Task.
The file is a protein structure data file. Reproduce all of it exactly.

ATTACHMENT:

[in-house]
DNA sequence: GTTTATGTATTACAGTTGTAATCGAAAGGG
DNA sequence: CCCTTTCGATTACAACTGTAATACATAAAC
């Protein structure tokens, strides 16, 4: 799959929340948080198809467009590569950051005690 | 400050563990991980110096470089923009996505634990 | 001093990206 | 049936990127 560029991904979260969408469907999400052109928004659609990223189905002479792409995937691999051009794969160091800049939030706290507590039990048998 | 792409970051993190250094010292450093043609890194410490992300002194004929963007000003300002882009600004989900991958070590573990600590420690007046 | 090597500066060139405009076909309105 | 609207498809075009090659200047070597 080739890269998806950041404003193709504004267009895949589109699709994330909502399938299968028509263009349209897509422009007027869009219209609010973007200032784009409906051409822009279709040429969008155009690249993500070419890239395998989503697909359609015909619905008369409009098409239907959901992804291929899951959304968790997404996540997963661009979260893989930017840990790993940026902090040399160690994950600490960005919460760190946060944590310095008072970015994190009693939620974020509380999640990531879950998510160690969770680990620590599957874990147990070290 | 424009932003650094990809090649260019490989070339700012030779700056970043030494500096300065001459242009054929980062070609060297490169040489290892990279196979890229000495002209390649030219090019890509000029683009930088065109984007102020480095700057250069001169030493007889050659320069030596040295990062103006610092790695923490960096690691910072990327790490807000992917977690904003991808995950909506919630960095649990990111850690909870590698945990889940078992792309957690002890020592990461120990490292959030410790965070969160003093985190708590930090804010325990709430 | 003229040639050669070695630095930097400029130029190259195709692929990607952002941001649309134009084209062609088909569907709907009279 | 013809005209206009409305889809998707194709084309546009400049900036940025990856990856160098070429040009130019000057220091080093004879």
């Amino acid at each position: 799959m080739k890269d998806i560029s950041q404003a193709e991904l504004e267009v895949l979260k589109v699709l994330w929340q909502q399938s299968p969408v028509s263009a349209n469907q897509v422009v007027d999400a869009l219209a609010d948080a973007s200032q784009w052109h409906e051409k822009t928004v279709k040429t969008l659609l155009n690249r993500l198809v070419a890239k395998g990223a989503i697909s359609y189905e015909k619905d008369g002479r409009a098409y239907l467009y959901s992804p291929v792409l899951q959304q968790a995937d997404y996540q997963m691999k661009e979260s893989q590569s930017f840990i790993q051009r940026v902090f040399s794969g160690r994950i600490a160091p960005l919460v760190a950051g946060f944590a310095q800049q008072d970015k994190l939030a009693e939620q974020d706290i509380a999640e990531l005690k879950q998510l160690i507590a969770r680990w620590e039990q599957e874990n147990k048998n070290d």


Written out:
[in-house]
DNA sequence: GTTTATGTATTACAGTTGTAATCGAAAGGG
DNA sequence: CCCTTTCGATTACAACTGTAATACATAAAC
């Protein structure tokens, strides 16, 4: 799959929340948080198809467009590569950051005690 | 400050563990991980110096470089923009996505634990 | 001093990206 | 049936990127 560029991904979260969408469907999400052109928004659609990223189905002479792409995937691999051009794969160091800049939030706290507590039990048998 | 792409970051993190250094010292450093043609890194410490992300002194004929963007000003300002882009600004989900991958070590573990600590420690007046 | 090597500066060139405009076909309105 | 609207498809075009090659200047070597 080739890269998806950041404003193709504004267009895949589109699709994330909502399938299968028509263009349209897509422009007027869009219209609010973007200032784009409906051409822009279709040429969008155009690249993500070419890239395998989503697909359609015909619905008369409009098409239907959901992804291929899951959304968790997404996540997963661009979260893989930017840990790993940026902090040399160690994950600490960005919460760190946060944590310095008072970015994190009693939620974020509380999640990531879950998510160690969770680990620590599957874990147990070290 | 424009932003650094990809090649260019490989070339700012030779700056970043030494500096300065001459242009054929980062070609060297490169040489290892990279196979890229000495002209390649030219090019890509000029683009930088065109984007102020480095700057250069001169030493007889050659320069030596040295990062103006610092790695923490960096690691910072990327790490807000992917977690904003991808995950909506919630960095649990990111850690909870590698945990889940078992792309957690002890020592990461120990490292959030410790965070969160003093985190708590930090804010325990709430 | 003229040639050669070695630095930097400029130029190259195709692929990607952002941001649309134009084209062609088909569907709907009279 | 013809005209206009409305889809998707194709084309546009400049900036940025990856990856160098070429040009130019000057220091080093004879």
């Amino acid at each position: 799959m080739k890269d998806i560029s950041q404003a193709e991904l504004e267009v895949l979260k589109v699709l994330w929340q909502q399938s299968p969408v028509s263009a349209n469907q897509v422009v007027d999400a869009l219209a609010d948080a973007s200032q784009w052109h409906e051409k822009t928004v279709k040429t969008l659609l155009n690249r993500l198809v070419a890239k395998g990223a989503i697909s359609y189905e015909k619905d008369g002479r409009a098409y239907l467009y959901s992804p291929v792409l899951q959304q968790a995937d997404y996540q997963m691999k661009e979260s893989q590569s930017f840990i790993q051009r940026v902090f040399s794969g160690r994950i600490a160091p960005l919460v760190a950051g946060f944590a310095q800049q008072d970015k994190l939030a009693e939620q974020d706290i509380a999640e990531l005690k879950q998510l160690i507590a969770r680990w620590e039990q599957e874990n147990k048998n070290d």